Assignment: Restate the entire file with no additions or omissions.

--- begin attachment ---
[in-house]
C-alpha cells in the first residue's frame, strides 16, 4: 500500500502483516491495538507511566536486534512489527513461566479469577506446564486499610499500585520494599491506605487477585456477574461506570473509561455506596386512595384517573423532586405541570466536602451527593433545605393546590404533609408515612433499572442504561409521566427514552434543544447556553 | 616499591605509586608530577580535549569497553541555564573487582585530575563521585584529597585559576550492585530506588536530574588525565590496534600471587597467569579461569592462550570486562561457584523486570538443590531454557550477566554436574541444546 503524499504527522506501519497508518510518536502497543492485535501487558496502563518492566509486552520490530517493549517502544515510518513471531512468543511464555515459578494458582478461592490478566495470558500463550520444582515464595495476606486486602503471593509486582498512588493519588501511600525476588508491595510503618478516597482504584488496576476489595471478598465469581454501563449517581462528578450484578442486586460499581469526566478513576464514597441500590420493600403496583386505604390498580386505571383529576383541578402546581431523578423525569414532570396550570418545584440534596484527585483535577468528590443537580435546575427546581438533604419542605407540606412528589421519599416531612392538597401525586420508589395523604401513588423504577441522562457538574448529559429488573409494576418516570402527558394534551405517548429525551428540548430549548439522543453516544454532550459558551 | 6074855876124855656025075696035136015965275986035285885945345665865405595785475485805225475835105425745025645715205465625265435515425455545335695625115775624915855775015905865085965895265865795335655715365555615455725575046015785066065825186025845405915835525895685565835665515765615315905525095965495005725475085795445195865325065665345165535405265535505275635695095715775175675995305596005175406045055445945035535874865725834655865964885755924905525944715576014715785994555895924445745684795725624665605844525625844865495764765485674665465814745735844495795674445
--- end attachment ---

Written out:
[in-house]
C-alpha cells in the first residue's frame, strides 16, 4: 500500500502483516491495538507511566536486534512489527513461566479469577506446564486499610499500585520494599491506605487477585456477574461506570473509561455506596386512595384517573423532586405541570466536602451527593433545605393546590404533609408515612433499572442504561409521566427514552434543544447556553 | 616499591605509586608530577580535549569497553541555564573487582585530575563521585584529597585559576550492585530506588536530574588525565590496534600471587597467569579461569592462550570486562561457584523486570538443590531454557550477566554436574541444546 503524499504527522506501519497508518510518536502497543492485535501487558496502563518492566509486552520490530517493549517502544515510518513471531512468543511464555515459578494458582478461592490478566495470558500463550520444582515464595495476606486486602503471593509486582498512588493519588501511600525476588508491595510503618478516597482504584488496576476489595471478598465469581454501563449517581462528578450484578442486586460499581469526566478513576464514597441500590420493600403496583386505604390498580386505571383529576383541578402546581431523578423525569414532570396550570418545584440534596484527585483535577468528590443537580435546575427546581438533604419542605407540606412528589421519599416531612392538597401525586420508589395523604401513588423504577441522562457538574448529559429488573409494576418516570402527558394534551405517548429525551428540548430549548439522543453516544454532550459558551 | 6074855876124855656025075696035136015965275986035285885945345665865405595785475485805225475835105425745025645715205465625265435515425455545335695625115775624915855775015905865085965895265865795335655715365555615455725575046015785066065825186025845405915835525895685565835665515765615315905525095965495005725475085795445195865325065665345165535405265535505275635695095715775175675995305596005175406045055445945035535874865725834655865964885755924905525944715576014715785994555895924445745684795725624665605844525625844865495764765485674665465814745735844495795674445